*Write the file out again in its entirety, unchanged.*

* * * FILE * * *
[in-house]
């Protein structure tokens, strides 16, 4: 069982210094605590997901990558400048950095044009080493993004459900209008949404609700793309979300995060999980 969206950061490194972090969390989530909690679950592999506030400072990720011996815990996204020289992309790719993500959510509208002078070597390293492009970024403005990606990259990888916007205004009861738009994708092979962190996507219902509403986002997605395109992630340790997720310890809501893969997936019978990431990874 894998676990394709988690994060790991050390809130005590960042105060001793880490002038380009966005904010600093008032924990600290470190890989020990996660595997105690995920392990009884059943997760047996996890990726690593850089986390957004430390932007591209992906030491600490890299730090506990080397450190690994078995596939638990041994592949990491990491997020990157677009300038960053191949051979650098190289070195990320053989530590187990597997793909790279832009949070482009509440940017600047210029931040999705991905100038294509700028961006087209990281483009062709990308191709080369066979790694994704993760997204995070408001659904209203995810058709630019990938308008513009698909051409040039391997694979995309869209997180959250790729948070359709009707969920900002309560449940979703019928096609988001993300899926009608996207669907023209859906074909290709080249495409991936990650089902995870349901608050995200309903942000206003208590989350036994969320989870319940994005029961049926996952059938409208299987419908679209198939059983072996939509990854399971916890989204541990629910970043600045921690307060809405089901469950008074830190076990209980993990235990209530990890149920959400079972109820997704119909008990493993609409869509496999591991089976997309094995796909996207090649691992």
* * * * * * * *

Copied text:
[in-house]
């Protein structure tokens, strides 16, 4: 069982210094605590997901990558400048950095044009080493993004459900209008949404609700793309979300995060999980 969206950061490194972090969390989530909690679950592999506030400072990720011996815990996204020289992309790719993500959510509208002078070597390293492009970024403005990606990259990888916007205004009861738009994708092979962190996507219902509403986002997605395109992630340790997720310890809501893969997936019978990431990874 894998676990394709988690994060790991050390809130005590960042105060001793880490002038380009966005904010600093008032924990600290470190890989020990996660595997105690995920392990009884059943997760047996996890990726690593850089986390957004430390932007591209992906030491600490890299730090506990080397450190690994078995596939638990041994592949990491990491997020990157677009300038960053191949051979650098190289070195990320053989530590187990597997793909790279832009949070482009509440940017600047210029931040999705991905100038294509700028961006087209990281483009062709990308191709080369066979790694994704993760997204995070408001659904209203995810058709630019990938308008513009698909051409040039391997694979995309869209997180959250790729948070359709009707969920900002309560449940979703019928096609988001993300899926009608996207669907023209859906074909290709080249495409991936990650089902995870349901608050995200309903942000206003208590989350036994969320989870319940994005029961049926996952059938409208299987419908679209198939059983072996939509990854399971916890989204541990629910970043600045921690307060809405089901469950008074830190076990209980993990235990209530990890149920959400079972109820997704119909008990493993609409869509496999591991089976997309094995796909996207090649691992």